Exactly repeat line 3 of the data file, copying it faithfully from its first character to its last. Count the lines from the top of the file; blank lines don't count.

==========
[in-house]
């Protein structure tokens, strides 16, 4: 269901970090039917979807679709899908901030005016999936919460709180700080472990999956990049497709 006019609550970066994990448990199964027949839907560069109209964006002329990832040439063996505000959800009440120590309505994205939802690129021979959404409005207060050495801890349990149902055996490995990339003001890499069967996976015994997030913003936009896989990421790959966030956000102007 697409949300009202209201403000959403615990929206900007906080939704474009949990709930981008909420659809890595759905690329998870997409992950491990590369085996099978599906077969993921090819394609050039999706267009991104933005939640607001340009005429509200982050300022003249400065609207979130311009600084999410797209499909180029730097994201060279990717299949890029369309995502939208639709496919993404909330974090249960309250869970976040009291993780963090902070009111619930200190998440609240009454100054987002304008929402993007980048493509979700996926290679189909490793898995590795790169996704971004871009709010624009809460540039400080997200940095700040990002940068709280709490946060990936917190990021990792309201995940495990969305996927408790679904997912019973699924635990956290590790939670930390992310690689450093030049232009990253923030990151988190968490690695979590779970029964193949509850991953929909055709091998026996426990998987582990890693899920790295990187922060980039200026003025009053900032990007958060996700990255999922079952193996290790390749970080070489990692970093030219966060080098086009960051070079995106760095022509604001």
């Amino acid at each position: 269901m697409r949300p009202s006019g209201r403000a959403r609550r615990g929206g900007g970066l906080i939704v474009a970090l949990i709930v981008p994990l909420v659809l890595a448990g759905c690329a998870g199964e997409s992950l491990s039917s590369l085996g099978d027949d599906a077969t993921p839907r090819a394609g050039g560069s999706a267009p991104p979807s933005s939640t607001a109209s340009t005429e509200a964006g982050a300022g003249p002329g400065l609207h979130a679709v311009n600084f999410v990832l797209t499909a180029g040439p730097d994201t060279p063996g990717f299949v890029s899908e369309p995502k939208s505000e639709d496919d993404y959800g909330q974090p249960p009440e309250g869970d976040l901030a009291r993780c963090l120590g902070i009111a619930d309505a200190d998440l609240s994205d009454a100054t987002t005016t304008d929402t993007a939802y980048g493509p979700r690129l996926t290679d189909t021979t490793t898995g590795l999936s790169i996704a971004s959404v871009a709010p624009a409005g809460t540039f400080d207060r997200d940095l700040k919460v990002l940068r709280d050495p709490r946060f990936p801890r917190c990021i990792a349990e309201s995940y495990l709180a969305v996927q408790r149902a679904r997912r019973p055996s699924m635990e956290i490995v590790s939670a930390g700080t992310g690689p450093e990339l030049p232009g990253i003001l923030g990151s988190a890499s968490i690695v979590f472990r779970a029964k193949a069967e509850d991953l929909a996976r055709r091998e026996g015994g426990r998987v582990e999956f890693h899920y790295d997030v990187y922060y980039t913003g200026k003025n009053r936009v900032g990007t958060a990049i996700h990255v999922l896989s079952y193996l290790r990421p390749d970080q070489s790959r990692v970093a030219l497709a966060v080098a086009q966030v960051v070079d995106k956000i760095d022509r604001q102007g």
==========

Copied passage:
């Amino acid at each position: 269901m697409r949300p009202s006019g209201r403000a959403r609550r615990g929206g900007g970066l906080i939704v474009a970090l949990i709930v981008p994990l909420v659809l890595a448990g759905c690329a998870g199964e997409s992950l491990s039917s590369l085996g099978d027949d599906a077969t993921p839907r090819a394609g050039g560069s999706a267009p991104p979807s933005s939640t607001a109209s340009t005429e509200a964006g982050a300022g003249p002329g400065l609207h979130a679709v311009n600084f999410v990832l797209t499909a180029g040439p730097d994201t060279p063996g990717f299949v890029s899908e369309p995502k939208s505000e639709d496919d993404y959800g909330q974090p249960p009440e309250g869970d976040l901030a009291r993780c963090l120590g902070i009111a619930d309505a200190d998440l609240s994205d009454a100054t987002t005016t304008d929402t993007a939802y980048g493509p979700r690129l996926t290679d189909t021979t490793t898995g590795l999936s790169i996704a971004s959404v871009a709010p624009a409005g809460t540039f400080d207060r997200d940095l700040k919460v990002l940068r709280d050495p709490r946060f990936p801890r917190c990021i990792a349990e309201s995940y495990l709180a969305v996927q408790r149902a679904r997912r019973p055996s699924m635990e956290i490995v590790s939670a930390g700080t992310g690689p450093e990339l030049p232009g990253i003001l923030g990151s988190a890499s968490i690695v979590f472990r779970a029964k193949a069967e509850d991953l929909a996976r055709r091998e026996g015994g426990r998987v582990e999956f890693h899920y790295d997030v990187y922060y980039t913003g200026k003025n009053r936009v900032g990007t958060a990049i996700h990255v999922l896989s079952y193996l290790r990421p390749d970080q070489s790959r990692v970093a030219l497709a966060v080098a086009q966030v960051v070079d995106k956000i760095d022509r604001q102007g």